On January 5, 2017, The Modern Languages Association (MLA) has voted down a resolution calling for a boycott of Israeli academic institutions. The vote was 113 against the resolution and 79 in favor (59-41 percent margin). Moreover an anti-boycott resolution passed, with 101 voting in favor to 93 opposed. This is the second defeat of pro-boycott resolutions by academic associations notable for their leftward political orientation. Last spring the American Anthropological Association also voted down a boycott resolution.
The MLA was founded in 1883. It claims 25,000 members in over 100 countries. It “promotes the study and teaching of languages and literatures through its programs, publications, annual convention, and advocacy work.”
An anonymous delegate at the MLA convention described the scene of the vote,
For the other 99% of conference attendees, on the other hand, the MLA was business as usual. The bar in the lobby of the Philadelphia Downtown Marriott was constantly packed, the atmosphere was social, festive, and gregarious. In the corridors just outside the rooms where the BDS focused sessions were taking place, you’d be hard pressed to detect that anything other than great fun. It’s not clear how many of the estimated 8,000 or so conference attendees even knew, much less cared, about the drama at the Delegate Assembly this weekend.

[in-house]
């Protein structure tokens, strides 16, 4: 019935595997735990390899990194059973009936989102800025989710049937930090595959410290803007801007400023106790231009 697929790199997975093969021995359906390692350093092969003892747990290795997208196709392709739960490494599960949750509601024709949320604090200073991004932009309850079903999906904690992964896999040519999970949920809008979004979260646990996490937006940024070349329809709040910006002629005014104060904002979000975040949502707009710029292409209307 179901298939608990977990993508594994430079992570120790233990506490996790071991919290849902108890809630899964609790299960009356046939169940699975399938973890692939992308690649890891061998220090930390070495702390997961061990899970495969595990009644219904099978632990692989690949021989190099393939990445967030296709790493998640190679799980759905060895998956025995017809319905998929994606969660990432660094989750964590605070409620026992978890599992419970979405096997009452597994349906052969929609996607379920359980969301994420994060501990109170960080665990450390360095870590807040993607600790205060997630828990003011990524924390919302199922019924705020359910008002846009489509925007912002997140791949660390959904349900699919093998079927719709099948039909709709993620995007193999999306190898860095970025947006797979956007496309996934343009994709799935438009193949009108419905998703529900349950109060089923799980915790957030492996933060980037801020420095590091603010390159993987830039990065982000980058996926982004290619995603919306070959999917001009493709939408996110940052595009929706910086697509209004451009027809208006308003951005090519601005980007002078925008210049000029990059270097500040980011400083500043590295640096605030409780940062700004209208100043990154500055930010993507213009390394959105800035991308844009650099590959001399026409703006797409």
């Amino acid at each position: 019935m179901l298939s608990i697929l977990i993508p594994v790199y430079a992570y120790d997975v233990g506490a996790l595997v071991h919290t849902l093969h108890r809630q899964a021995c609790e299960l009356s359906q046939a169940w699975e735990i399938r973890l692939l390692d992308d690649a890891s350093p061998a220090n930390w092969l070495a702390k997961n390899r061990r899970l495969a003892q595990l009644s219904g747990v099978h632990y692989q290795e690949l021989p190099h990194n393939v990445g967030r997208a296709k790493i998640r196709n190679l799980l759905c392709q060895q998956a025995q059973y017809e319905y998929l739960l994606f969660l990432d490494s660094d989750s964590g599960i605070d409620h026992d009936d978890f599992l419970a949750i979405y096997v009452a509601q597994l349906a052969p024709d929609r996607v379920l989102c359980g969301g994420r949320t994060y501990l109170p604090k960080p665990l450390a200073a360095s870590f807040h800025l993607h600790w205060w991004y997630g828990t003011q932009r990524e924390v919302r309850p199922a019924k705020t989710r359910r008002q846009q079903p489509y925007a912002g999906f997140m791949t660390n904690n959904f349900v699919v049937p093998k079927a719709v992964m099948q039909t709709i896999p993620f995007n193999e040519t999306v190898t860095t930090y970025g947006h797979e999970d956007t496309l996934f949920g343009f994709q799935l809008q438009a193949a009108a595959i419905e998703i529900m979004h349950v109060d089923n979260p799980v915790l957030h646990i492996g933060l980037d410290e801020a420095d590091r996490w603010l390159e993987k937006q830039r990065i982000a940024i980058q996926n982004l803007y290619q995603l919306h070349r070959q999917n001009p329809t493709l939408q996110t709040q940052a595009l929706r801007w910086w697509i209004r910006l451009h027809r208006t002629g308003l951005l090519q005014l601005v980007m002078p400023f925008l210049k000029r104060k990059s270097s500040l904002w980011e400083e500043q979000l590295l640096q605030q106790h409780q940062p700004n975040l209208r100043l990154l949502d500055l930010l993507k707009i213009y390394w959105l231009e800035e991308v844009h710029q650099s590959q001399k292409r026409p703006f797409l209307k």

Inside Grand Ballroom GH, where the Delegate Assembly meeting was held, you could feel the tension, but you also couldn’t help but notice how empty the room was. The front half of the room, reserved for the actual delegates, was relatively full (although, given vote tallies, approximately two thirds were in attendance). The back half of the ballroom, reserved for the non-delegate audience, was strikingly vacant. A handful of activists and members of the press crowded the front two or three rows, followed by seven or eight rows of mostly empty seats.
This is the state of play at many of the BDS debates at student governments, faculty senates, and academic associations across the country.
Despite the press, the pomp, the social media storms, etc., the number of those invested is strikingly small. Yet the activist fringes constantly attempt to seize upon this apathy to hijack these associations with agendas of their own.
The defeat of the boycott resolution by an association that is situated within a political milieu in which anti-Israel activism is commonplace represents a significant setback for the BDS movement. Many MLA members commenting upon the vote indicated that they are tired of political grandstanding and want to see the association focus on issues directly relevant to their academic discipline.
The vote also reflects the hard work of academics opposed to anti-Israel resolutions. “Our work is not over with,” said Cary Nelson, the Jubilee Professor of Liberal Arts and Sciences at the University of Illinois at Urbana-Champaign and the co-editor of The Case Against Academic Boycotts of Israel. Nelson said that “it will be a challenge” to garner enough votes in support of the anti-boycott resolution to meet that 10 percent threshold.
This article was originally published on CAMERA.org